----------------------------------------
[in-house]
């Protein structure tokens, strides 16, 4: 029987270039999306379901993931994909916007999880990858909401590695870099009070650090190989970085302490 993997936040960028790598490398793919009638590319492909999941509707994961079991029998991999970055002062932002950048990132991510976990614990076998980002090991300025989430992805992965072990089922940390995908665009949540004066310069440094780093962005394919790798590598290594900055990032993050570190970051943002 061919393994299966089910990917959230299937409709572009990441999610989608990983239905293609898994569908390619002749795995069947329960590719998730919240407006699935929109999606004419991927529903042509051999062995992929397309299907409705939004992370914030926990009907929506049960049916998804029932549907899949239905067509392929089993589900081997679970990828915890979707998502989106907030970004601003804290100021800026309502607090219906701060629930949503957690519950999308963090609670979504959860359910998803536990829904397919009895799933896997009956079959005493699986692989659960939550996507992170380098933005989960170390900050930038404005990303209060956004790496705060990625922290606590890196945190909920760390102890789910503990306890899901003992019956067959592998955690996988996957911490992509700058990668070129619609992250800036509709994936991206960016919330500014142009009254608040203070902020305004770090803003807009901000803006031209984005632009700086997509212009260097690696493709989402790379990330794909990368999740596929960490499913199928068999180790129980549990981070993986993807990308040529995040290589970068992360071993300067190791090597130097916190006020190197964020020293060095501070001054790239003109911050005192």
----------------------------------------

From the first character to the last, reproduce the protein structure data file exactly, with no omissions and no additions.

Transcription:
[in-house]
């Protein structure tokens, strides 16, 4: 029987270039999306379901993931994909916007999880990858909401590695870099009070650090190989970085302490 993997936040960028790598490398793919009638590319492909999941509707994961079991029998991999970055002062932002950048990132991510976990614990076998980002090991300025989430992805992965072990089922940390995908665009949540004066310069440094780093962005394919790798590598290594900055990032993050570190970051943002 061919393994299966089910990917959230299937409709572009990441999610989608990983239905293609898994569908390619002749795995069947329960590719998730919240407006699935929109999606004419991927529903042509051999062995992929397309299907409705939004992370914030926990009907929506049960049916998804029932549907899949239905067509392929089993589900081997679970990828915890979707998502989106907030970004601003804290100021800026309502607090219906701060629930949503957690519950999308963090609670979504959860359910998803536990829904397919009895799933896997009956079959005493699986692989659960939550996507992170380098933005989960170390900050930038404005990303209060956004790496705060990625922290606590890196945190909920760390102890789910503990306890899901003992019956067959592998955690996988996957911490992509700058990668070129619609992250800036509709994936991206960016919330500014142009009254608040203070902020305004770090803003807009901000803006031209984005632009700086997509212009260097690696493709989402790379990330794909990368999740596929960490499913199928068999180790129980549990981070993986993807990308040529995040290589970068992360071993300067190791090597130097916190006020190197964020020293060095501070001054790239003109911050005192």